Volunteering at the Union Gospel Mission
Today I went to the Union Gospel Mission for the first time and spent two hours volunteering in the kitchen. Along with other volunteers, several cooks & kitchen helpers, we chopped, peeled, cut and otherwise prepared meat & vegetables for about 100 guests. After this, 5 of us created an assembly line and we added a bun, a piece of salmon (yum!), a scoop of rice and some sauce to every plate and together we ensured that 100 people had a healthy and delicious lunch.
This was a very heart-warming scenario, but what wasn’t so heart-warming was the sights from the bus along East Hastings. There were people living in tents, sitting on couches on the street, lying passively on the sidewalk, sitting in piles of garbage, some with crutches, wheelchairs, walkers or shopping carts. People were trying to sell products placed on towels, were shouting at others or staring aimlessly into the distance. When I mentioned this to a fellow volunteer, her comment was “People make choices.”
The idea is that you can’t force anyone to come to a shelter, to seek treatment, to give up drugs or alcohol or to follow the rules that charities set out. But my logic is that there are most likely only 3 reasons why someone is living on the street. The first one is mental illness. The second is drugs/alcohol addiction. The third is choice.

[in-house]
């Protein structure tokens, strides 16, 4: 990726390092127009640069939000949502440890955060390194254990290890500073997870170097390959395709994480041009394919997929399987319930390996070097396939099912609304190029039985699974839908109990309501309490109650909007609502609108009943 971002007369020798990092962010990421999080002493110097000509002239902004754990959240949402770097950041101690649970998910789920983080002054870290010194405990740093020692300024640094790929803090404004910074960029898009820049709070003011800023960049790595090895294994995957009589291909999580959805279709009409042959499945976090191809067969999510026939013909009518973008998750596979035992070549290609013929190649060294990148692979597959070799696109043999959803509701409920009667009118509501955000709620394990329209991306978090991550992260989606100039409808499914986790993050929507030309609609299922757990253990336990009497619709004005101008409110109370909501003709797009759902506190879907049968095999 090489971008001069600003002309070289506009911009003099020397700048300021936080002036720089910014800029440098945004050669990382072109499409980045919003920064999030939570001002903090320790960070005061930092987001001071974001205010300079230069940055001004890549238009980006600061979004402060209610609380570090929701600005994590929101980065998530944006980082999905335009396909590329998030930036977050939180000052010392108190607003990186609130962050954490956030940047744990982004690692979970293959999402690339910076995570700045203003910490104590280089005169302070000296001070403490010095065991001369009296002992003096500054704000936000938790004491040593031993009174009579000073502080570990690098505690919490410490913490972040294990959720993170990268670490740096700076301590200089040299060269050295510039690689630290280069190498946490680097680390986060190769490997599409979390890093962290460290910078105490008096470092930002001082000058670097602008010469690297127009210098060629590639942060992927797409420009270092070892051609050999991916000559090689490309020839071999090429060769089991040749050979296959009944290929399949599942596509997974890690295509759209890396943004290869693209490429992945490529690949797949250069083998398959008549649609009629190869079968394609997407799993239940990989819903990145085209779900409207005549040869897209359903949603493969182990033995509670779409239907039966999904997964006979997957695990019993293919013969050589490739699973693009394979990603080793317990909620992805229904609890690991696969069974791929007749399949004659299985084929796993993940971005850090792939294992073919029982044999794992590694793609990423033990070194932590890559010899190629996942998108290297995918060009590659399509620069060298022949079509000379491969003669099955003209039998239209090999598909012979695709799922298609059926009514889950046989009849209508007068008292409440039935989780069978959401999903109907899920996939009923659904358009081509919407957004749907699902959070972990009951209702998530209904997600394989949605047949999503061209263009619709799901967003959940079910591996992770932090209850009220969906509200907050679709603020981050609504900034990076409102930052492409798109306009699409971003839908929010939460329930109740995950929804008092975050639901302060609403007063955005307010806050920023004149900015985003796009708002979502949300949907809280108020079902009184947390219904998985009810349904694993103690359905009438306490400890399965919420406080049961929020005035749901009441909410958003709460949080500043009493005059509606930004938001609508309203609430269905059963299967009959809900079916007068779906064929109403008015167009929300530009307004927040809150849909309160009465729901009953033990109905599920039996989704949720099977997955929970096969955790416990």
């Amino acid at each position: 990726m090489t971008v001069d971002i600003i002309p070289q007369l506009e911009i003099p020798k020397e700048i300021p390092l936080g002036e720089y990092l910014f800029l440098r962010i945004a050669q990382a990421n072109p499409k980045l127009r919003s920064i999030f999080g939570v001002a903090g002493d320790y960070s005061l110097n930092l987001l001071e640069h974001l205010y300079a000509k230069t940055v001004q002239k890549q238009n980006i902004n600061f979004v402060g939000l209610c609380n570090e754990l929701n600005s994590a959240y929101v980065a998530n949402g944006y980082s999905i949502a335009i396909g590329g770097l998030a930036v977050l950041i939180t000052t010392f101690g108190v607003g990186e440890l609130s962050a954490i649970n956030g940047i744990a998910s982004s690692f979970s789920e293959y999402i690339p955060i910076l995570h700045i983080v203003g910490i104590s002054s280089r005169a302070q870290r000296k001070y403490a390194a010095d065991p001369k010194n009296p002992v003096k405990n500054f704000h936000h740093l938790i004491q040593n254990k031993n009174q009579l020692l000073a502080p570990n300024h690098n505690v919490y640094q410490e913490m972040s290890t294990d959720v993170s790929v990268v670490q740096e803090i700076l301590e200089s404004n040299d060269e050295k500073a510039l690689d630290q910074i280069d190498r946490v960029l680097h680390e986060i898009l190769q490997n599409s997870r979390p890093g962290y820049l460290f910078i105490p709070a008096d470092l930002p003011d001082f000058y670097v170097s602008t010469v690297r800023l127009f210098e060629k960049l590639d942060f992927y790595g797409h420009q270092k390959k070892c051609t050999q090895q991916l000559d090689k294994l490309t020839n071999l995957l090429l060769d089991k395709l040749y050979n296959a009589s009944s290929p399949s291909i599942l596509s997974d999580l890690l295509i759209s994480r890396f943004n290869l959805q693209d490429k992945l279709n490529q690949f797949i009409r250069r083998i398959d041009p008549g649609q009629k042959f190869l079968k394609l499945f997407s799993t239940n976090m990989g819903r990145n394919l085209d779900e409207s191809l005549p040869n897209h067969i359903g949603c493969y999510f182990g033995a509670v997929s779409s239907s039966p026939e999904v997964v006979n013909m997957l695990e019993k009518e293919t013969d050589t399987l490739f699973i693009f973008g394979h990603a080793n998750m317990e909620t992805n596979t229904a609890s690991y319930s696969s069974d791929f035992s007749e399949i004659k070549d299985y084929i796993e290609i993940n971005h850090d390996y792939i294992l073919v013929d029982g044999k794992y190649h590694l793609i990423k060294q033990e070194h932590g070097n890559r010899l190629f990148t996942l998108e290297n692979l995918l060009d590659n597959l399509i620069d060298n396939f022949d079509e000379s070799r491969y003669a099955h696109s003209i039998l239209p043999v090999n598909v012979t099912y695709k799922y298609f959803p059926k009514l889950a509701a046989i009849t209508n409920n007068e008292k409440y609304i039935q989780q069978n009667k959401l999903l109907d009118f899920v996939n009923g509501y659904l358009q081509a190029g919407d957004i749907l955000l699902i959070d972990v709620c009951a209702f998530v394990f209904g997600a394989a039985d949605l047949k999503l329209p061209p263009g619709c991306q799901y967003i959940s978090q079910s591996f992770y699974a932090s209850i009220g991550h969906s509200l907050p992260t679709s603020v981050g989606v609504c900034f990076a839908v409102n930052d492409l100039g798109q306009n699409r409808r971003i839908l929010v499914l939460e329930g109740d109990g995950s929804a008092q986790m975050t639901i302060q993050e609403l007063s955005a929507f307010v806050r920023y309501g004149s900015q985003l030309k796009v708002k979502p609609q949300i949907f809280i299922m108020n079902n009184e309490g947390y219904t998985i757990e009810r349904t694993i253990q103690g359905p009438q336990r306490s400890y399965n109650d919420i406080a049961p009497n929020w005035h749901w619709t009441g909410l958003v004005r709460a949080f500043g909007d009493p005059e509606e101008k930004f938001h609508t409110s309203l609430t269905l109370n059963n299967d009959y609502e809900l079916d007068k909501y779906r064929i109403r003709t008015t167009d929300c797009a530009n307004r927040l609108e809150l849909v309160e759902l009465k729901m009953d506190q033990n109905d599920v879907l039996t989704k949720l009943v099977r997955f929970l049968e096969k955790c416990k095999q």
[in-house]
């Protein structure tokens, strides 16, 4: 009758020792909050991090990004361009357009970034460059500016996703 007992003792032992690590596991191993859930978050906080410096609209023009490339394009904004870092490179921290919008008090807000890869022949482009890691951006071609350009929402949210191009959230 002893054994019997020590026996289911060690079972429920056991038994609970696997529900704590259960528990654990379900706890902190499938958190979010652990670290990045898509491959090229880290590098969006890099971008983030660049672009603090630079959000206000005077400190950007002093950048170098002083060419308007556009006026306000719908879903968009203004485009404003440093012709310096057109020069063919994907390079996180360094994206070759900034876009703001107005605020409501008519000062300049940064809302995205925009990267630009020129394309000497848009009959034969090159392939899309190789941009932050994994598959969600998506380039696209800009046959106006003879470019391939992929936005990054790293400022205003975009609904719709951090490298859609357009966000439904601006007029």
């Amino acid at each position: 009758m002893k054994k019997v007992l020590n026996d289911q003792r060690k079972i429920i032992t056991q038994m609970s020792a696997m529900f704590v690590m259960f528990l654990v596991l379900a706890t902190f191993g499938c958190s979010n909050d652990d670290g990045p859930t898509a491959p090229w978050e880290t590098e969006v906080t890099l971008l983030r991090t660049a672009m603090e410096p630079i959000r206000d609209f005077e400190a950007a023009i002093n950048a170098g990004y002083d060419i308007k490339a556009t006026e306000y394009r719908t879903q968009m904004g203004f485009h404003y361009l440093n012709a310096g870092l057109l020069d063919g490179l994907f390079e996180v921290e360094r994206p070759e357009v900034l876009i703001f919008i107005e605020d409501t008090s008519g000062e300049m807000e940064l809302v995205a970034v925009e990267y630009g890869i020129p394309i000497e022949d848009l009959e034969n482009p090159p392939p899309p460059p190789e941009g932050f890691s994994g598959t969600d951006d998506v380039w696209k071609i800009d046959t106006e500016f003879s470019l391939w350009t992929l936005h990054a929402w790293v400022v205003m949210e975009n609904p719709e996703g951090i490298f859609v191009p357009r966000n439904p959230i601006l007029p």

And if you are suffering from a mental illness and you don’t have parents, or close family members to ensure you get help, you are on your own. Maybe you are suffering from depression, from anxiety, from OCD – something that won’t allow you to make the steps to get a job – write a resume, attend an interview, show up ready to work etc. This, in my opinion, is not a choice. If you are mentally ill, you need help! Ditto with drug & alcohol addiction.
So, only those who are living on the street by choice, hopefully on a temporary basis, can really be seen as making a choice for themselves. They might be travellers/bloggers, in a crisis or just angry at something that make the street an attractive place to be. Maybe the housing you were given sucks – elevators that break down, cockroaches as roommates and dangerous hallways with dim lights.
Vancouver can do better. If I was voted into the Vancouver City Council, I would look into this and make some changes to policy. Everyone needs a voice – this would be good for business, good for tourism and good for the homeless, helpless and marginalized living on the streets in Vancouver.